In an age when Philadelphia seems to be losing another former church every month, it warms our hearts to bring you a story about a religious building that's been brought back to life. We were puttering around South Philly last week and stopped dead in our tracks at 6th & Ritner when we happened upon the Preah Buddah Rangsey Temple on the southwest corner. It was immediately evident that the building was originally used as a church and probably dated back at least a century.
Preah Buddah Rangsey Temple
The former church
Looking at historic maps, we see that this building was previously home to the Saint Andrew's Lutheran Church. According to Hidden City, the building was constructed in 1904 and sat on the market for some time during the early-2000s, perhaps because it was in lousy condition. The Khmer Buddhist Humanitarian Association bought the building in 2003 and spent years rehabbing the interior. Part of the rehab process involved turning a vacant lot at the corner into a breathtaking courtyard. It was the courtyard, as you might expect, which drew our attention to the property in the first place.
A couple months ago, in the pouring rain, we spied a food truck parked on a vacant lot at the corner of 6th & Moyamensing. Up until very recently, this property looked like this:
View of the property in the past
Today though, Boba & Company has parked their food truck on the property and created a landscaped seating area, dramatically improving this generally lousy looking property.
Boba & Company
As the name suggests, they offer bubble tea for sale, and as the name doesn't indicate they also offer a limited menu of Laotian-Cambodian cuisine. We got a bubble tea when we visited in the rain the other month, but their Facebook page indicates that they're currently doing some repairs so they're not open right this minute to try anything else. We hope they'll be back up and running in the near future, and if you're in the area you can feel free to check 'em out.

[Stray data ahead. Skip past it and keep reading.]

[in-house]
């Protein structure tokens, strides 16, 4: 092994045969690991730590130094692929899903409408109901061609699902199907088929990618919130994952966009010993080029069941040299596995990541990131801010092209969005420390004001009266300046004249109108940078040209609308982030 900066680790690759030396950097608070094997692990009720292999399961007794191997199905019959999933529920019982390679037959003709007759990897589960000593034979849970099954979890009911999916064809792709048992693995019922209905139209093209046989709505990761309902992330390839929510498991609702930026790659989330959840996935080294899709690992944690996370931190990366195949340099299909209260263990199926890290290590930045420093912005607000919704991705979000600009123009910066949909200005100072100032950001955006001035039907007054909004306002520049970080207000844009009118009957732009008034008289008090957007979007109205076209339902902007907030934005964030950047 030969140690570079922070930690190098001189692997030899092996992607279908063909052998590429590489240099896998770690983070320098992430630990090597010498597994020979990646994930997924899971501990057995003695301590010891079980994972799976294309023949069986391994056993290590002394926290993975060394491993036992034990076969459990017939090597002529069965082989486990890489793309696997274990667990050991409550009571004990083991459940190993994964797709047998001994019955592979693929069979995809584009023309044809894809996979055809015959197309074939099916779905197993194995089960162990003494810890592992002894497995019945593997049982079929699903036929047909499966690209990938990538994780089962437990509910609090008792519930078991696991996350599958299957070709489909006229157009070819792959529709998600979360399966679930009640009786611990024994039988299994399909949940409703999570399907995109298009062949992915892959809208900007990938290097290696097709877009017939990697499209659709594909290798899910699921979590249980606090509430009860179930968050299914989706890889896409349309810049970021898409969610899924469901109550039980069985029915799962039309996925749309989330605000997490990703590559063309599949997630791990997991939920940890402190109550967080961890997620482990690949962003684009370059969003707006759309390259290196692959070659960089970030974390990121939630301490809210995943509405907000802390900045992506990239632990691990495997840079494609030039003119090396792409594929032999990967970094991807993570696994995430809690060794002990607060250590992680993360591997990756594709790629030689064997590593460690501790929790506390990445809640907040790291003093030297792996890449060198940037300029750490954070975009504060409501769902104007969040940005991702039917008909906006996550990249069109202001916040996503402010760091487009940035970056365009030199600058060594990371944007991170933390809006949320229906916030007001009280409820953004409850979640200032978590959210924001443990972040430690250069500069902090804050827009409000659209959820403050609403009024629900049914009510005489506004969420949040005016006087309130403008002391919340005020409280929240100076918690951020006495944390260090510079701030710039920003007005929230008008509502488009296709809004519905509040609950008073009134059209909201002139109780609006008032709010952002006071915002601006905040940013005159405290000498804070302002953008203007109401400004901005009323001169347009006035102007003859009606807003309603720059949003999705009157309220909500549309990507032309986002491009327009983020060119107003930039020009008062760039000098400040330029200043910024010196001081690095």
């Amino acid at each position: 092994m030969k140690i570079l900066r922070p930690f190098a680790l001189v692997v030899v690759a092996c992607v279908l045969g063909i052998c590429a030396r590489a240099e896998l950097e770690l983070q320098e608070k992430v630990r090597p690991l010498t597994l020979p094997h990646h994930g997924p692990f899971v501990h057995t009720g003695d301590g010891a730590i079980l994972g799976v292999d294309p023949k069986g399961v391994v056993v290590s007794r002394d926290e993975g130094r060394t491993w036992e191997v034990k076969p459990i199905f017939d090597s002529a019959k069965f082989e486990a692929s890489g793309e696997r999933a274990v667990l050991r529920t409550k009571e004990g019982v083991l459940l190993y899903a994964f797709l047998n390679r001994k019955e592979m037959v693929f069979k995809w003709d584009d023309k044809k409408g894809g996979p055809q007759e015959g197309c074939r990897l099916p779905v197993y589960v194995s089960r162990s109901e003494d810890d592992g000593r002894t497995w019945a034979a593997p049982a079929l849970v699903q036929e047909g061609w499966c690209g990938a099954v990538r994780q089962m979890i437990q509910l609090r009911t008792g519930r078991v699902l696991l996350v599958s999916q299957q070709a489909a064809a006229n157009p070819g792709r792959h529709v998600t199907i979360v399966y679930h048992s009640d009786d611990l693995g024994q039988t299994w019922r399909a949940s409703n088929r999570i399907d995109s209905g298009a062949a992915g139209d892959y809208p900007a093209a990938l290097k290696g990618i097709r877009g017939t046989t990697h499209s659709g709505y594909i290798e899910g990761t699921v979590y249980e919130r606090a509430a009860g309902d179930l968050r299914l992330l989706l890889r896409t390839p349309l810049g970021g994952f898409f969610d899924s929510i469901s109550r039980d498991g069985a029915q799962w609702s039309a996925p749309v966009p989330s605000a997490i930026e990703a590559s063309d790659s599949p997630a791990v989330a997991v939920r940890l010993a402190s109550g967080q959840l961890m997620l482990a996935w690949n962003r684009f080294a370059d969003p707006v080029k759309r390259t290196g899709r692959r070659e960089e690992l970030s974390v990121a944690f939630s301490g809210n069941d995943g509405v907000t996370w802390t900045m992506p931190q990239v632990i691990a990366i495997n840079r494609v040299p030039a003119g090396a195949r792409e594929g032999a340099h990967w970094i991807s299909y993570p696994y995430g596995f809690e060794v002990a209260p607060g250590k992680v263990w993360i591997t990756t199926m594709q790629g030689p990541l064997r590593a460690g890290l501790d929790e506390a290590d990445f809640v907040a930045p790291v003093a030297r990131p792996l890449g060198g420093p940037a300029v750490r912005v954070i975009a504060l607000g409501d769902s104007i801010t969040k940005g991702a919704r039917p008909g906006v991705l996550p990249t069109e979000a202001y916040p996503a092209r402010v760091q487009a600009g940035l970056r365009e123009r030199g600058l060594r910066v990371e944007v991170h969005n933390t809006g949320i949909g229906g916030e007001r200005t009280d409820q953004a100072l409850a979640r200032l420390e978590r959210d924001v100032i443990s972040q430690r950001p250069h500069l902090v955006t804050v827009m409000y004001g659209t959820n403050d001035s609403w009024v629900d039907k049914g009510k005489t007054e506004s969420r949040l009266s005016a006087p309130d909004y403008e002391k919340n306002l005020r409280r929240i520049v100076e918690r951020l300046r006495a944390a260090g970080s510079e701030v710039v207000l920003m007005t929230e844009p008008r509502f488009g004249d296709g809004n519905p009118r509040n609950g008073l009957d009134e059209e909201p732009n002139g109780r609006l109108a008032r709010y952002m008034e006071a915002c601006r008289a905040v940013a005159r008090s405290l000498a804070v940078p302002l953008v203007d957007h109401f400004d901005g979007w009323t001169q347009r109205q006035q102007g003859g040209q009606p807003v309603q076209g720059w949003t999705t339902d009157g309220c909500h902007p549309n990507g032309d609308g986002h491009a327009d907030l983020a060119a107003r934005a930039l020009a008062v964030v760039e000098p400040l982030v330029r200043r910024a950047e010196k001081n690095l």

We never would have visited the bottom of Point Breeze Avenue if a reader hadn't reached out recently, wondering about the huge vacant lot that's located where the road ends at 28th Street. Always down for an adventure, we made the trip down to the area to see what all the fuss is about with this property, which is almost 44K sqft in size. We can't say we found out much.
Investors purchased 2117 S. 28th St. a couple years ago for under $100K and earlier this year listed it for sale for around $600K. On the plus side, the parcel is enormous and would accommodate roughly 120 residential units by right. On the other side of the coin, it's in a location that would probably not support market rate development at this point in time. I-76 is just a couple blocks to the west and the 25th Street viaduct is a couple blocks in the other direction. To the immediate south is a vast PHA development. Thinking about it further, we're not sure that market rate will ever work here, but we could see this parcel eventually getting developed as affordable housing.
We've had a thing for old theaters since we first walked into the Boyd-turned-Sameric a decade and a half ago. At one time, our fine city was full of old movie houses, but for the most part they've been systematically demolished to make way for much less enduring buildings. A handful have survived the years and been reused though, with the Five Below on Chestnut Street, originally the Arcadia Theater, standing as a fine and recent example. We'd like to think we have a pretty good bead on the former theaters in the neighborhoods in and around Center City, but earlier today we happened upon one we never knew about in South Philly.
Little known fact: It's actually illegal to park your car in the median on South Broad Street.
Normal view at Broad & Mifflin, looking south
Yeah, we know, everyone does it, and they've probably been doing it since well before we were born. But that doesn't mean that the practice should continue. First of all, it looks pretty awful. South Broad Street is one of our major arteries and one of our most photographed streets, and block after block of parked cars in the middle of the street isn't what anyone would call picturesque.
Normal view at Broad & Wolf
Also, it's super dangerous. Despite the traffic lights, South Broad Street feels like a highway at certain points. People are constantly swerving from lane to lane, trying to make lights. And they're probably not paying close attention to whether someone is getting into or out of a car in the median. It's actually amazing that more accidents don't occur on South Broad Street, given the median parking situation. And if you've ever tried to (illegally) park in the median, it can feel like you're taking your life in your hands.